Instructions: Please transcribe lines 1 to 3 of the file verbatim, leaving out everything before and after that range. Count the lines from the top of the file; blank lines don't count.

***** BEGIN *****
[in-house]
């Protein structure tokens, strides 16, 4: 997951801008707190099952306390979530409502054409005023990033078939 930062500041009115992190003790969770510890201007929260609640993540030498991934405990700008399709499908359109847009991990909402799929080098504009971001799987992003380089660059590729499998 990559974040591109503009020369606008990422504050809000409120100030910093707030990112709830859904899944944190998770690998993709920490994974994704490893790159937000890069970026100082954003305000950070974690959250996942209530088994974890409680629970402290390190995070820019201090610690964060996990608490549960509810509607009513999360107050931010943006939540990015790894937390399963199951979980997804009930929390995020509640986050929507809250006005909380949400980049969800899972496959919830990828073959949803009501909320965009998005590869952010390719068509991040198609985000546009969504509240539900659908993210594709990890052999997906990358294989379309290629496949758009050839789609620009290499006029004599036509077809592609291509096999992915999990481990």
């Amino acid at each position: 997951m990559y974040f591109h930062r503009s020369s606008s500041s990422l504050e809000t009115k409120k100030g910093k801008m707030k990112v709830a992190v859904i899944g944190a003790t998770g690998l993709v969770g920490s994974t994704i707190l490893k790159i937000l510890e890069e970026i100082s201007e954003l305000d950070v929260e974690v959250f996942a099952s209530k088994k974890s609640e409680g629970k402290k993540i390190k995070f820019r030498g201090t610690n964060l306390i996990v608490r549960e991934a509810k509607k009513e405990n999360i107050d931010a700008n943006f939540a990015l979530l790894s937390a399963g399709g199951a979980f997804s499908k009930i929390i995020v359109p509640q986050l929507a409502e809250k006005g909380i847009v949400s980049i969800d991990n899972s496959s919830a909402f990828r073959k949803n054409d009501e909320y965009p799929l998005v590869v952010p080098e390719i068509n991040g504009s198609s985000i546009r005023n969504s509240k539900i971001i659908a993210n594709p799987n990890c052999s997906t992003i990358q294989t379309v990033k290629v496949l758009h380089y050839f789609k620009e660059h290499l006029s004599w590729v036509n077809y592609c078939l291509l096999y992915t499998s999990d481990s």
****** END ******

[in-house]
């Protein structure tokens, strides 16, 4: 997951801008707190099952306390979530409502054409005023990033078939 930062500041009115992190003790969770510890201007929260609640993540030498991934405990700008399709499908359109847009991990909402799929080098504009971001799987992003380089660059590729499998 990559974040591109503009020369606008990422504050809000409120100030910093707030990112709830859904899944944190998770690998993709920490994974994704490893790159937000890069970026100082954003305000950070974690959250996942209530088994974890409680629970402290390190995070820019201090610690964060996990608490549960509810509607009513999360107050931010943006939540990015790894937390399963199951979980997804009930929390995020509640986050929507809250006005909380949400980049969800899972496959919830990828073959949803009501909320965009998005590869952010390719068509991040198609985000546009969504509240539900659908993210594709990890052999997906990358294989379309290629496949758009050839789609620009290499006029004599036509077809592609291509096999992915999990481990």
């Amino acid at each position: 997951m990559y974040f591109h930062r503009s020369s606008s500041s990422l504050e809000t009115k409120k100030g910093k801008m707030k990112v709830a992190v859904i899944g944190a003790t998770g690998l993709v969770g920490s994974t994704i707190l490893k790159i937000l510890e890069e970026i100082s201007e954003l305000d950070v929260e974690v959250f996942a099952s209530k088994k974890s609640e409680g629970k402290k993540i390190k995070f820019r030498g201090t610690n964060l306390i996990v608490r549960e991934a509810k509607k009513e405990n999360i107050d931010a700008n943006f939540a990015l979530l790894s937390a399963g399709g199951a979980f997804s499908k009930i929390i995020v359109p509640q986050l929507a409502e809250k006005g909380i847009v949400s980049i969800d991990n899972s496959s919830a909402f990828r073959k949803n054409d009501e909320y965009p799929l998005v590869v952010p080098e390719i068509n991040g504009s198609s985000i546009r005023n969504s509240k539900i971001i659908a993210n594709p799987n990890c052999s997906t992003i990358q294989t379309v990033k290629v496949l758009h380089y050839f789609k620009e660059h290499l006029s004599w590729v036509n077809y592609c078939l291509l096999y992915t499998s999990d481990s």